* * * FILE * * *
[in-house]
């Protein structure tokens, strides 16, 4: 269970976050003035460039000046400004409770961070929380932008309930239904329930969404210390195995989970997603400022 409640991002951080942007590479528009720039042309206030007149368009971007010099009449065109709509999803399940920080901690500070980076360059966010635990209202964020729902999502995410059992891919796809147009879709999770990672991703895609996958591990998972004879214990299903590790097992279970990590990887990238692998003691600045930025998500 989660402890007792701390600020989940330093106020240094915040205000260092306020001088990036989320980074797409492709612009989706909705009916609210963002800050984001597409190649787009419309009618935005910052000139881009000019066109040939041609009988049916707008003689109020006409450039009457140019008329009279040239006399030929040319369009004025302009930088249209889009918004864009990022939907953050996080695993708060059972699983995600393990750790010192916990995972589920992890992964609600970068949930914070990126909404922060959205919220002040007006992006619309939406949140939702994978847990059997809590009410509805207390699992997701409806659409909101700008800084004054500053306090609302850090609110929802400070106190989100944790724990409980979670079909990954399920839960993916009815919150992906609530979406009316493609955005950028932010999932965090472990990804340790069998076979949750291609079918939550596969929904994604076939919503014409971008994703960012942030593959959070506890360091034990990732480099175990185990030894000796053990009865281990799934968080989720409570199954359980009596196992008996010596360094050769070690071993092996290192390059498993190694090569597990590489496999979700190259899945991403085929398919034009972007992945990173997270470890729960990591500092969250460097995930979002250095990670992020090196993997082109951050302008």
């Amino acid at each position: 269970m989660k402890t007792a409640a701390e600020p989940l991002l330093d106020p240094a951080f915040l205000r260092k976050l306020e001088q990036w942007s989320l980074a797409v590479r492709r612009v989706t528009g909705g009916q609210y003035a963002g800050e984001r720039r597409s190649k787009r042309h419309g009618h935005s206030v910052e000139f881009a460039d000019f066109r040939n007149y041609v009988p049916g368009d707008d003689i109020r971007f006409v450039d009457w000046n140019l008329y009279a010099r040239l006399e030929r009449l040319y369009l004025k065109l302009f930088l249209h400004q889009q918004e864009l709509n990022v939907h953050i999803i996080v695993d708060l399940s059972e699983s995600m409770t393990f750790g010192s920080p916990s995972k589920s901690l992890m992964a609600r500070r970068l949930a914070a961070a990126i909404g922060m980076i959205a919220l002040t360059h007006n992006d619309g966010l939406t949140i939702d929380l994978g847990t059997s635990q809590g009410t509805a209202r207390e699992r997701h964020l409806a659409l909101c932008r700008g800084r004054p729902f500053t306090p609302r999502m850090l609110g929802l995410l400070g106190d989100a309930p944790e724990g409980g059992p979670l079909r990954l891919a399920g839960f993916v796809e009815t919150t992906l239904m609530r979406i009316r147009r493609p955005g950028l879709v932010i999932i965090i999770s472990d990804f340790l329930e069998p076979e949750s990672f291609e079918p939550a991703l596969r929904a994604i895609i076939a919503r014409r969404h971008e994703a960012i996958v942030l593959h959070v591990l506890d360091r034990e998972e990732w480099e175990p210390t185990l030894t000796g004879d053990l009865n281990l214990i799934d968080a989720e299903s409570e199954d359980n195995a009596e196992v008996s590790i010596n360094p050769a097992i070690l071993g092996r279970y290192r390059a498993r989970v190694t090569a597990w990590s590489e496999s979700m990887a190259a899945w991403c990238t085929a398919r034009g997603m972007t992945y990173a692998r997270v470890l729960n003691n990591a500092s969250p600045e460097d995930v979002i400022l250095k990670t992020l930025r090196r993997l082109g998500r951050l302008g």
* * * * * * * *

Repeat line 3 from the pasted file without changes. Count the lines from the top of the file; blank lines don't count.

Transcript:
């Amino acid at each position: 269970m989660k402890t007792a409640a701390e600020p989940l991002l330093d106020p240094a951080f915040l205000r260092k976050l306020e001088q990036w942007s989320l980074a797409v590479r492709r612009v989706t528009g909705g009916q609210y003035a963002g800050e984001r720039r597409s190649k787009r042309h419309g009618h935005s206030v910052e000139f881009a460039d000019f066109r040939n007149y041609v009988p049916g368009d707008d003689i109020r971007f006409v450039d009457w000046n140019l008329y009279a010099r040239l006399e030929r009449l040319y369009l004025k065109l302009f930088l249209h400004q889009q918004e864009l709509n990022v939907h953050i999803i996080v695993d708060l399940s059972e699983s995600m409770t393990f750790g010192s920080p916990s995972k589920s901690l992890m992964a609600r500070r970068l949930a914070a961070a990126i909404g922060m980076i959205a919220l002040t360059h007006n992006d619309g966010l939406t949140i939702d929380l994978g847990t059997s635990q809590g009410t509805a209202r207390e699992r997701h964020l409806a659409l909101c932008r700008g800084r004054p729902f500053t306090p609302r999502m850090l609110g929802l995410l400070g106190d989100a309930p944790e724990g409980g059992p979670l079909r990954l891919a399920g839960f993916v796809e009815t919150t992906l239904m609530r979406i009316r147009r493609p955005g950028l879709v932010i999932i965090i999770s472990d990804f340790l329930e069998p076979e949750s990672f291609e079918p939550a991703l596969r929904a994604i895609i076939a919503r014409r969404h971008e994703a960012i996958v942030l593959h959070v591990l506890d360091r034990e998972e990732w480099e175990p210390t185990l030894t000796g004879d053990l009865n281990l214990i799934d968080a989720e299903s409570e199954d359980n195995a009596e196992v008996s590790i010596n360094p050769a097992i070690l071993g092996r279970y290192r390059a498993r989970v190694t090569a597990w990590s590489e496999s979700m990887a190259a899945w991403c990238t085929a398919r034009g997603m972007t992945y990173a692998r997270v470890l729960n003691n990591a500092s969250p600045e460097d995930v979002i400022l250095k990670t992020l930025r090196r993997l082109g998500r951050l302008g």